PROTECT development of a uniform Waste Reporting Message In view of the implementation of the EU Directive on Port Reception Facilities the PROTECT group has worked on an electronic message for waste reporting by masters, agents or vessel operators to the appropriate official bodies in the port of call. The message will also be suitable to convey the waste information together with some inspection data from the authority in the current port of call to the authority in the next of call of the vessel. The message will be useable in all PROTECT ports.
PROTECT upgrade of the IFTDGN dangerous goods message The PROTECT group agreed to issue a new version of the IFTDGN Dangerous Goods Notification message to incorporate emerging user requirements. At present, Version 0.5 of the IFTDGN, issued in 1995, is most commonly implemented. Several improvements to this version have been presented by both Port Authorities and shipping lines to PROTECT, the message maintenance authority. This resulted in the development of Version 1.0, issued in 1999.
PROTECT version of the BERMAN message The message is sent by an agent/operator/master of a vessel to the Port Authority and is based on and supports the implementation by means of EDI of the following international and European legislation.
International Ship and Port facility Security (ISPS) Code Adopted by the Conference of Contracting Governments of the International Maritime Organisation (IMO) on 12 December 2002, in the amendments to the annex to the International Convention of Safety of Life at Sea (SOLAS), 1974 and as may be amended under agreed provisions and also contained in a proposal of the European Commission to The European Parliament and of the Council for a regulation on enhancing ship and port facility security, dated May 2, 2003, ref. COM(2003) 229 final, 2003/0089 (COD).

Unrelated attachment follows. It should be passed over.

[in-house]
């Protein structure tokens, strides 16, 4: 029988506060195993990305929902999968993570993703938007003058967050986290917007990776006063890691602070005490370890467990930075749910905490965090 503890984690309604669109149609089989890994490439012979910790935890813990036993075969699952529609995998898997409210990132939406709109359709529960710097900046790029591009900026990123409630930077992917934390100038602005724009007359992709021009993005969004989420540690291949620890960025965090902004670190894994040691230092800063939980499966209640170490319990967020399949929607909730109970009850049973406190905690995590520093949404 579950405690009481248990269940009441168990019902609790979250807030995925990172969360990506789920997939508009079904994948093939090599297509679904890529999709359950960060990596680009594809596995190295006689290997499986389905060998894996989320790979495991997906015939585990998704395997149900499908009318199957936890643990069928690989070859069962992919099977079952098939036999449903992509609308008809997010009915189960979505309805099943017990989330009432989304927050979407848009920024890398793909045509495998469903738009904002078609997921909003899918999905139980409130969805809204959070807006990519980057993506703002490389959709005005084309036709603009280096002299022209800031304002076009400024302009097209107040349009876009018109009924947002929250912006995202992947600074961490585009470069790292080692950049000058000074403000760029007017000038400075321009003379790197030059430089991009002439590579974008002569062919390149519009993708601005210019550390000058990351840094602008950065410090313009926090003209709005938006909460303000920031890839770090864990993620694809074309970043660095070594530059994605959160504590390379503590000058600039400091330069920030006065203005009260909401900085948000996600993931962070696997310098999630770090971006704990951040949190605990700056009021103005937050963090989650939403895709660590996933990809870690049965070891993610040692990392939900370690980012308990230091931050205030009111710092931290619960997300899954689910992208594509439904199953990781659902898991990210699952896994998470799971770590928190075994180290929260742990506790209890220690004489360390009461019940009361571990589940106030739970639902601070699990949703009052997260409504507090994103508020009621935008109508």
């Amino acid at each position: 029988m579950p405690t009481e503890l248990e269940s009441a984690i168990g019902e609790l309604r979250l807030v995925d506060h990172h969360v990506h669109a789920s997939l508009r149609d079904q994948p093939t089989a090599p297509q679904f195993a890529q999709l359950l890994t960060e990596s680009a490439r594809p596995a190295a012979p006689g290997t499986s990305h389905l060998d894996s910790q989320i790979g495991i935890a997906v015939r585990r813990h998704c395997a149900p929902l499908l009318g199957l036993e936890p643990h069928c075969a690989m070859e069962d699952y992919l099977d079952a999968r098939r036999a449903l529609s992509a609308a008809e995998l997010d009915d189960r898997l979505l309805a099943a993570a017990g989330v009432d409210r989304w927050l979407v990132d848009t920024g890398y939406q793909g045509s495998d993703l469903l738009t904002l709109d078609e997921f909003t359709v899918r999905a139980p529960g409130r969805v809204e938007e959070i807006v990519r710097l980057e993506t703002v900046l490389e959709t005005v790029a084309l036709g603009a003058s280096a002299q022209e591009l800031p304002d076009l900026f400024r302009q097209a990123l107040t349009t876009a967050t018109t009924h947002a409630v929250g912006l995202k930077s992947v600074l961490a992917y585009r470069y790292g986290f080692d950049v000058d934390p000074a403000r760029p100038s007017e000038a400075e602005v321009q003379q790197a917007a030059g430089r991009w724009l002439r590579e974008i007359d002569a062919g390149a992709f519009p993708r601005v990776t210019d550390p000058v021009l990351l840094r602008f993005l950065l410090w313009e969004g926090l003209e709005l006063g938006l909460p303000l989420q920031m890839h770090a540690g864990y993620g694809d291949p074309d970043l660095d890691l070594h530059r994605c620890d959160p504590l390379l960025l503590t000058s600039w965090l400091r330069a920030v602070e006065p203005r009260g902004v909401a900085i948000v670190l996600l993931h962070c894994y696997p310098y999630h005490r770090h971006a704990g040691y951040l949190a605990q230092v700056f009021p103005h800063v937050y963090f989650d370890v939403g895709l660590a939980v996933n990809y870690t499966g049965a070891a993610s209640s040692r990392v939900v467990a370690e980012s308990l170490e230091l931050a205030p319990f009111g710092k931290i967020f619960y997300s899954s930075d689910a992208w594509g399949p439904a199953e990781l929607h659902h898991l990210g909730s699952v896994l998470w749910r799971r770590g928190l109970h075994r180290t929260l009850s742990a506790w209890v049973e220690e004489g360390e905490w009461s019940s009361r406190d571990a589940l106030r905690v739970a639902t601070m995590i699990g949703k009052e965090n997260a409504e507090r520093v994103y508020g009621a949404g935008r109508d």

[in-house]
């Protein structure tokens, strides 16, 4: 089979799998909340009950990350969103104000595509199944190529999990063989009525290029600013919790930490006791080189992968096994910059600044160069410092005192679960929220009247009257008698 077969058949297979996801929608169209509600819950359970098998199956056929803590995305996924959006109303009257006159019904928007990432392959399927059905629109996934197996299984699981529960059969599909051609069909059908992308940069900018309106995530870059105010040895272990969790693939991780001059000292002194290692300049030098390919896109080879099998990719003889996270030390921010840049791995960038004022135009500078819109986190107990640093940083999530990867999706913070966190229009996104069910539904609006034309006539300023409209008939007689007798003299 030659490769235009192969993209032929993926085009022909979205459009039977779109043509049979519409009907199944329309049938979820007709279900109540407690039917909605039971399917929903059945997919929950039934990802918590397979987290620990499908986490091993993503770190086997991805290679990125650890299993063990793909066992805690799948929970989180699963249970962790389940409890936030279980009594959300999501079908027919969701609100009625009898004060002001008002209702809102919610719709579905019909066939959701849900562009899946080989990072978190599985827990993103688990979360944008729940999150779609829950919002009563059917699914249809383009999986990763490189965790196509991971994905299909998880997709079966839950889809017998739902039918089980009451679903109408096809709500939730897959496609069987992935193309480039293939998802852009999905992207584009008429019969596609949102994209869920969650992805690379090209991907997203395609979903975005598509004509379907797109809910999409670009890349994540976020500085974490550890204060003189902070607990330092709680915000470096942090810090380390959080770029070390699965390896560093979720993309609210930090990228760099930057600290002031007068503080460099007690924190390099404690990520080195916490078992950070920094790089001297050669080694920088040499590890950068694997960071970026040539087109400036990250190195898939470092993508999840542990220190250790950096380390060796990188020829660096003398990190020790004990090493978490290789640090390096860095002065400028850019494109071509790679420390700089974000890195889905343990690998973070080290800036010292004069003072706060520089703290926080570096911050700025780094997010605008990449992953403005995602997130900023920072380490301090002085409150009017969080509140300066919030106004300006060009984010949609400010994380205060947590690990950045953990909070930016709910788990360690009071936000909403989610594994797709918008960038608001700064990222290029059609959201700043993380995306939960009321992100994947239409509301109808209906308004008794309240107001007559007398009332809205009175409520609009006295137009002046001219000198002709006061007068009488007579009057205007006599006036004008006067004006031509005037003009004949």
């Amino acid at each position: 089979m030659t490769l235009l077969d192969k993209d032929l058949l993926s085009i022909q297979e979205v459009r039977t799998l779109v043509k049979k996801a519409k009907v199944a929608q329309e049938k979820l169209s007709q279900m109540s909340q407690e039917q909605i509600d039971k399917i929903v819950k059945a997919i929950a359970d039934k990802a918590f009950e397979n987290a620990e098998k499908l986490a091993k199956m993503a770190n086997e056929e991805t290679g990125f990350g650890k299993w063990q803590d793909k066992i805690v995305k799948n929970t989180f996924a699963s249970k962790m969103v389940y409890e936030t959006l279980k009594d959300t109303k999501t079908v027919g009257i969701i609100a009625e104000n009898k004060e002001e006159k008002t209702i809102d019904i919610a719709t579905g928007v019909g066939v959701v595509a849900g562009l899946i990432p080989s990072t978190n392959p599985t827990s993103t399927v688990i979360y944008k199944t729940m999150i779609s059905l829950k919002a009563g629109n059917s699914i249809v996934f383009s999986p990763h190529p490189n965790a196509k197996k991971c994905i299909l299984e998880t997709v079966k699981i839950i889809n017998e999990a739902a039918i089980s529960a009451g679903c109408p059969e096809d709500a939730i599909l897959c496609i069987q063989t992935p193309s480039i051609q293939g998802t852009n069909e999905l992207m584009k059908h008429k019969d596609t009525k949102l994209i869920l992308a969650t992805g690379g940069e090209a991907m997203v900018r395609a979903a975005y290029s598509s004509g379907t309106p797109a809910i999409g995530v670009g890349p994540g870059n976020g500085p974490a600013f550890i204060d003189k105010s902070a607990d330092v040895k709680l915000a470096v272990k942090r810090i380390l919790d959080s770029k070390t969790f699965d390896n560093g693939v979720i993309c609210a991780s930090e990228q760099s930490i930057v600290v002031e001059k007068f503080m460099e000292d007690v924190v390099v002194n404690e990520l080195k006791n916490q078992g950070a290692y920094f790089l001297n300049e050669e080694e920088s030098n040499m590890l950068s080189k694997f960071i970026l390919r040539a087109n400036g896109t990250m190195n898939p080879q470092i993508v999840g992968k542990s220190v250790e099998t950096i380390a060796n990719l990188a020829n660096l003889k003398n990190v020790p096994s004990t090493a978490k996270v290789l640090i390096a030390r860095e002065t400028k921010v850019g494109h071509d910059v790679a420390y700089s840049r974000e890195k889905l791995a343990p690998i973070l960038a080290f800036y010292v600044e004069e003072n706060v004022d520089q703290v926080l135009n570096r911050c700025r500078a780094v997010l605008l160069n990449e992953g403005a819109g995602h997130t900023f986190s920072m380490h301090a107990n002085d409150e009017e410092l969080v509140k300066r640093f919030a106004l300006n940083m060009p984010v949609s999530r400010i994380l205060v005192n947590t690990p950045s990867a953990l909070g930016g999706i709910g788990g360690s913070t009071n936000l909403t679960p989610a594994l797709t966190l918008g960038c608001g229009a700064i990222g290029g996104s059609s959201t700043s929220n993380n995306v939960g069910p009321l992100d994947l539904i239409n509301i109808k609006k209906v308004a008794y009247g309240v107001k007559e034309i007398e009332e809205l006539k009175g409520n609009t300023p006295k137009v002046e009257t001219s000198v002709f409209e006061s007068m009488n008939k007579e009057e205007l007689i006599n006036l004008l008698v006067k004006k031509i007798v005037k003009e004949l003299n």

IFTDGN The IFTDGN message is recognised worldwide by the standardisation bodies UN/EDIFACT/D4 and ITIGG, as well as by the International Maritime Organisation (IMO), through the IMO Facilitation Committee (FAL). The IMO FAL Committee recommends the use of the PROTECT Message Implementation Guide for the IFTDGN as the electronic equivalent of IMO FAL Form 7 (Dangerous Goods Manifest). Besides implementation in the European PROTECT ports, the PROTECT IFTDGN message has been implemented in various countries around the world, including Australia, Japan and Singapore.
Contact details PROTECT Group Chairman: Mr. Herman B. Hanekamp C/o: Port of Rotterdam Phone: (+) 31 10 252 1138 E-mail: firstname.lastname@example.org
Next steps to PROTECT Guide version 2.0 PART I: PROTECT Message Scenario version 2.0 - General Part – June 17, 2004 PART II: Dangerous Goods Notification message - IFTDGN version 2.0 – June 8, 2004 PART III: Application error and acknowledgement message - APERAK version 2.0 – May 3, 2004 PART IV: Waste disposal information message - WASDIS version 2.0 – June 8, 2004 PART V: Berth services request message – BERMAN 2.0 - May 27, 2004
Proposal to be discussed To formally agree on the formal status of documents; that means that ports will pursue that this version will be implemented in the near future. To focus on the possibility for an aligned approach for the implementation and migration to the new version in the PROTECT ports (2005). To agree on message specifications to be published. To explore possible steps to gain recognition from ITIGG, ( SMDG,) IMO and EU.